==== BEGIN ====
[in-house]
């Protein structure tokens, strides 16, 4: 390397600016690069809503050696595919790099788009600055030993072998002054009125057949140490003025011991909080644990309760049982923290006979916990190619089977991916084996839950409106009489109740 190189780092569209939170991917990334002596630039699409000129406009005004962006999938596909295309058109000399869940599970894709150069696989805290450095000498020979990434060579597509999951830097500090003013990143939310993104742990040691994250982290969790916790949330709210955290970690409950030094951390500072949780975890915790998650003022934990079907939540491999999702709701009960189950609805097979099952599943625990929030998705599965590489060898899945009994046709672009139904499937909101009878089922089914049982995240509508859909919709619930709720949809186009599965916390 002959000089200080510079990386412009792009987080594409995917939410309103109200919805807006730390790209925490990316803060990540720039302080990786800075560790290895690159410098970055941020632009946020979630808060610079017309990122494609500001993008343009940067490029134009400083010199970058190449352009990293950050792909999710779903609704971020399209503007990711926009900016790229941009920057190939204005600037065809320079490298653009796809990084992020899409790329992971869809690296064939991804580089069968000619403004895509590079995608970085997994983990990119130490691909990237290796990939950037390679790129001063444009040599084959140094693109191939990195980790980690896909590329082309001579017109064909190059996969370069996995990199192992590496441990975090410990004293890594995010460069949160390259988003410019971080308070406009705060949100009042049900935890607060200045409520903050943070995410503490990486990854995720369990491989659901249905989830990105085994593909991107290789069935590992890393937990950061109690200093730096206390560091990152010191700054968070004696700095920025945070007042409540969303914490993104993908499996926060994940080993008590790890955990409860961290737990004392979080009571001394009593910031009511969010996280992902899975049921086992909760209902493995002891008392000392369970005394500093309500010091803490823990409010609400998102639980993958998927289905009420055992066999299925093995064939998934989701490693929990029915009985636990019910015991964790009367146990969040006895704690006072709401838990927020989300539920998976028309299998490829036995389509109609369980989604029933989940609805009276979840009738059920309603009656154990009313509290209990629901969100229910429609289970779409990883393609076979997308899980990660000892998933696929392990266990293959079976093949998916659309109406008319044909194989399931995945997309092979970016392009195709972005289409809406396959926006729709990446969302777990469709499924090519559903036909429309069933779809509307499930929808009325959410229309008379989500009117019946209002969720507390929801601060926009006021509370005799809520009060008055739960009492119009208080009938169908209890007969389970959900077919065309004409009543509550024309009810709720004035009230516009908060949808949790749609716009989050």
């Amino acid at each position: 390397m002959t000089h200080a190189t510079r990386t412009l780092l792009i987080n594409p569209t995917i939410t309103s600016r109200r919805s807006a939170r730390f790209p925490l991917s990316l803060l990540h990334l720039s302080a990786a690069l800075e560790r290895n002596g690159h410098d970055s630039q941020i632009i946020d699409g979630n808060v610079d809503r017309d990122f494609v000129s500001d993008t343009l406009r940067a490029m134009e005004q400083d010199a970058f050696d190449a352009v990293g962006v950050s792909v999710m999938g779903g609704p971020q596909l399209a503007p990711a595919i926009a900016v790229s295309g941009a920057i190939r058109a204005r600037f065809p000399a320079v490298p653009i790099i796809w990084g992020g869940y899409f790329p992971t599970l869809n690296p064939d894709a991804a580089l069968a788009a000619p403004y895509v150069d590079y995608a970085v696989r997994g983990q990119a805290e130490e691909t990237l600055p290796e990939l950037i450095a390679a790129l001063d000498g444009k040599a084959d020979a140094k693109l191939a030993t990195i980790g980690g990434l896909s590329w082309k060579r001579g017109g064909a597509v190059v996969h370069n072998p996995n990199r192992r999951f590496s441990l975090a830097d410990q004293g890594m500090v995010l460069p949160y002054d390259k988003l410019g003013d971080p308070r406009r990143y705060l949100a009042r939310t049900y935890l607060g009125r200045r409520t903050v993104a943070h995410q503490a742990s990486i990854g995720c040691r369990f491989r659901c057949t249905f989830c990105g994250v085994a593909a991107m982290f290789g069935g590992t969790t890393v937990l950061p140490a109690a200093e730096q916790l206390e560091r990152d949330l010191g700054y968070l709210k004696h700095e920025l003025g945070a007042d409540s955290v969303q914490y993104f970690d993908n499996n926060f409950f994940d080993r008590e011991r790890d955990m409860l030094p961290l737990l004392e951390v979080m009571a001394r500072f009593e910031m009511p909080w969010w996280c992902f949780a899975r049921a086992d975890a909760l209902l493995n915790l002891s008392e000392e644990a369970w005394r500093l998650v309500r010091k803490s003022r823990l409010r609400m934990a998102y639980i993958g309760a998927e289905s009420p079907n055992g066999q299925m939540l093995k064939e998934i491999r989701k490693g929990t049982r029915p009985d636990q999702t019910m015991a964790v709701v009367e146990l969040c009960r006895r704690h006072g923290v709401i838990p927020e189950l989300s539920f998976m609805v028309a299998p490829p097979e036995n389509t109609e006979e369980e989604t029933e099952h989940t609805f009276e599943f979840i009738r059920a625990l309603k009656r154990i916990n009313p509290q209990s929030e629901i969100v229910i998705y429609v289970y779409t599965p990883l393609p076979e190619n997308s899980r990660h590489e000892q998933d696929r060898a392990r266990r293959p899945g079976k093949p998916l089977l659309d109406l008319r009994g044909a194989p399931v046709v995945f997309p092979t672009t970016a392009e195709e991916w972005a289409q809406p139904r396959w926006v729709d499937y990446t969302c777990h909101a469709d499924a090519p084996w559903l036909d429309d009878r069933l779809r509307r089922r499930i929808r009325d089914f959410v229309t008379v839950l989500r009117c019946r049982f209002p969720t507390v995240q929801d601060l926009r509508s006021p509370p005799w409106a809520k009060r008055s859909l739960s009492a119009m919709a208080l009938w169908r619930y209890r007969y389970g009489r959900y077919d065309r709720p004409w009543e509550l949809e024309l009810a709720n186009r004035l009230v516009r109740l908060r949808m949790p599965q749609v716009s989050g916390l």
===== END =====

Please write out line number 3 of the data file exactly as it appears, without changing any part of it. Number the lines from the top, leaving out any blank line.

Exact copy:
């Amino acid at each position: 390397m002959t000089h200080a190189t510079r990386t412009l780092l792009i987080n594409p569209t995917i939410t309103s600016r109200r919805s807006a939170r730390f790209p925490l991917s990316l803060l990540h990334l720039s302080a990786a690069l800075e560790r290895n002596g690159h410098d970055s630039q941020i632009i946020d699409g979630n808060v610079d809503r017309d990122f494609v000129s500001d993008t343009l406009r940067a490029m134009e005004q400083d010199a970058f050696d190449a352009v990293g962006v950050s792909v999710m999938g779903g609704p971020q596909l399209a503007p990711a595919i926009a900016v790229s295309g941009a920057i190939r058109a204005r600037f065809p000399a320079v490298p653009i790099i796809w990084g992020g869940y899409f790329p992971t599970l869809n690296p064939d894709a991804a580089l069968a788009a000619p403004y895509v150069d590079y995608a970085v696989r997994g983990q990119a805290e130490e691909t990237l600055p290796e990939l950037i450095a390679a790129l001063d000498g444009k040599a084959d020979a140094k693109l191939a030993t990195i980790g980690g990434l896909s590329w082309k060579r001579g017109g064909a597509v190059v996969h370069n072998p996995n990199r192992r999951f590496s441990l975090a830097d410990q004293g890594m500090v995010l460069p949160y002054d390259k988003l410019g003013d971080p308070r406009r990143y705060l949100a009042r939310t049900y935890l607060g009125r200045r409520t903050v993104a943070h995410q503490a742990s990486i990854g995720c040691r369990f491989r659901c057949t249905f989830c990105g994250v085994a593909a991107m982290f290789g069935g590992t969790t890393v937990l950061p140490a109690a200093e730096q916790l206390e560091r990152d949330l010191g700054y968070l709210k004696h700095e920025l003025g945070a007042d409540s955290v969303q914490y993104f970690d993908n499996n926060f409950f994940d080993r008590e011991r790890d955990m409860l030094p961290l737990l004392e951390v979080m009571a001394r500072f009593e910031m009511p909080w969010w996280c992902f949780a899975r049921a086992d975890a909760l209902l493995n915790l002891s008392e000392e644990a369970w005394r500093l998650v309500r010091k803490s003022r823990l409010r609400m934990a998102y639980i993958g309760a998927e289905s009420p079907n055992g066999q299925m939540l093995k064939e998934i491999r989701k490693g929990t049982r029915p009985d636990q999702t019910m015991a964790v709701v009367e146990l969040c009960r006895r704690h006072g923290v709401i838990p927020e189950l989300s539920f998976m609805v028309a299998p490829p097979e036995n389509t109609e006979e369980e989604t029933e099952h989940t609805f009276e599943f979840i009738r059920a625990l309603k009656r154990i916990n009313p509290q209990s929030e629901i969100v229910i998705y429609v289970y779409t599965p990883l393609p076979e190619n997308s899980r990660h590489e000892q998933d696929r060898a392990r266990r293959p899945g079976k093949p998916l089977l659309d109406l008319r009994g044909a194989p399931v046709v995945f997309p092979t672009t970016a392009e195709e991916w972005a289409q809406p139904r396959w926006v729709d499937y990446t969302c777990h909101a469709d499924a090519p084996w559903l036909d429309d009878r069933l779809r509307r089922r499930i929808r009325d089914f959410v229309t008379v839950l989500r009117c019946r049982f209002p969720t507390v995240q929801d601060l926009r509508s006021p509370p005799w409106a809520k009060r008055s859909l739960s009492a119009m919709a208080l009938w169908r619930y209890r007969y389970g009489r959900y077919d065309r709720p004409w009543e509550l949809e024309l009810a709720n186009r004035l009230v516009r109740l908060r949808m949790p599965q749609v716009s989050g916390l």